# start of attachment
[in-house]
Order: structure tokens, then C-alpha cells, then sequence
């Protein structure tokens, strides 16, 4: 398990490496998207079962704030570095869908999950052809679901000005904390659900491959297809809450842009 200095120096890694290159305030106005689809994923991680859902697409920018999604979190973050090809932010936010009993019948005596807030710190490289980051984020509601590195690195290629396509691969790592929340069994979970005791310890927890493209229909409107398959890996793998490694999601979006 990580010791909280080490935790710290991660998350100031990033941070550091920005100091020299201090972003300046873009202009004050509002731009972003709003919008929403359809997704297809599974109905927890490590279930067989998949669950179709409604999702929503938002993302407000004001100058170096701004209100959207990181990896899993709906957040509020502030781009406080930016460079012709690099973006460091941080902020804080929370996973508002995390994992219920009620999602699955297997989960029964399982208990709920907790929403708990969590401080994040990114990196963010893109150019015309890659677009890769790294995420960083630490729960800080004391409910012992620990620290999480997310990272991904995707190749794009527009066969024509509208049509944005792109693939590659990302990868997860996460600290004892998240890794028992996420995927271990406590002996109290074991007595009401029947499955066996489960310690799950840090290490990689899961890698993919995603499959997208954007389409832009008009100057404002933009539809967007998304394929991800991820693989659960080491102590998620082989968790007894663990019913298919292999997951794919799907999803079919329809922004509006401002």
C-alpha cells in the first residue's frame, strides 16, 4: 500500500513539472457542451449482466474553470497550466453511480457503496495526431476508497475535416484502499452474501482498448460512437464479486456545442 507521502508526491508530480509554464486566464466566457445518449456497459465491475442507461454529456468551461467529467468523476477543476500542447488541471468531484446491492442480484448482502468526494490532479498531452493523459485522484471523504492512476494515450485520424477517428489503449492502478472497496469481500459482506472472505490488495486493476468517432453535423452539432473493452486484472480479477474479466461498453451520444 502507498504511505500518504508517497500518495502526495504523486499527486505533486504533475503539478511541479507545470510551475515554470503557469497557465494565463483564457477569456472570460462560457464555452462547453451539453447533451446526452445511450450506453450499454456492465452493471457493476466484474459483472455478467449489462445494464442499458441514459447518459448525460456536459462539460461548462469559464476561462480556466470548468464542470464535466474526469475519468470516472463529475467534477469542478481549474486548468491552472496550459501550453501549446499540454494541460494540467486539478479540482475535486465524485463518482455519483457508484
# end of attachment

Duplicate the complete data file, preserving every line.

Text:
[in-house]
Order: structure tokens, then C-alpha cells, then sequence
């Protein structure tokens, strides 16, 4: 398990490496998207079962704030570095869908999950052809679901000005904390659900491959297809809450842009 200095120096890694290159305030106005689809994923991680859902697409920018999604979190973050090809932010936010009993019948005596807030710190490289980051984020509601590195690195290629396509691969790592929340069994979970005791310890927890493209229909409107398959890996793998490694999601979006 990580010791909280080490935790710290991660998350100031990033941070550091920005100091020299201090972003300046873009202009004050509002731009972003709003919008929403359809997704297809599974109905927890490590279930067989998949669950179709409604999702929503938002993302407000004001100058170096701004209100959207990181990896899993709906957040509020502030781009406080930016460079012709690099973006460091941080902020804080929370996973508002995390994992219920009620999602699955297997989960029964399982208990709920907790929403708990969590401080994040990114990196963010893109150019015309890659677009890769790294995420960083630490729960800080004391409910012992620990620290999480997310990272991904995707190749794009527009066969024509509208049509944005792109693939590659990302990868997860996460600290004892998240890794028992996420995927271990406590002996109290074991007595009401029947499955066996489960310690799950840090290490990689899961890698993919995603499959997208954007389409832009008009100057404002933009539809967007998304394929991800991820693989659960080491102590998620082989968790007894663990019913298919292999997951794919799907999803079919329809922004509006401002």
C-alpha cells in the first residue's frame, strides 16, 4: 500500500513539472457542451449482466474553470497550466453511480457503496495526431476508497475535416484502499452474501482498448460512437464479486456545442 507521502508526491508530480509554464486566464466566457445518449456497459465491475442507461454529456468551461467529467468523476477543476500542447488541471468531484446491492442480484448482502468526494490532479498531452493523459485522484471523504492512476494515450485520424477517428489503449492502478472497496469481500459482506472472505490488495486493476468517432453535423452539432473493452486484472480479477474479466461498453451520444 502507498504511505500518504508517497500518495502526495504523486499527486505533486504533475503539478511541479507545470510551475515554470503557469497557465494565463483564457477569456472570460462560457464555452462547453451539453447533451446526452445511450450506453450499454456492465452493471457493476466484474459483472455478467449489462445494464442499458441514459447518459448525460456536459462539460461548462469559464476561462480556466470548468464542470464535466474526469475519468470516472463529475467534477469542478481549474486548468491552472496550459501550453501549446499540454494541460494540467486539478479540482475535486465524485463518482455519483457508484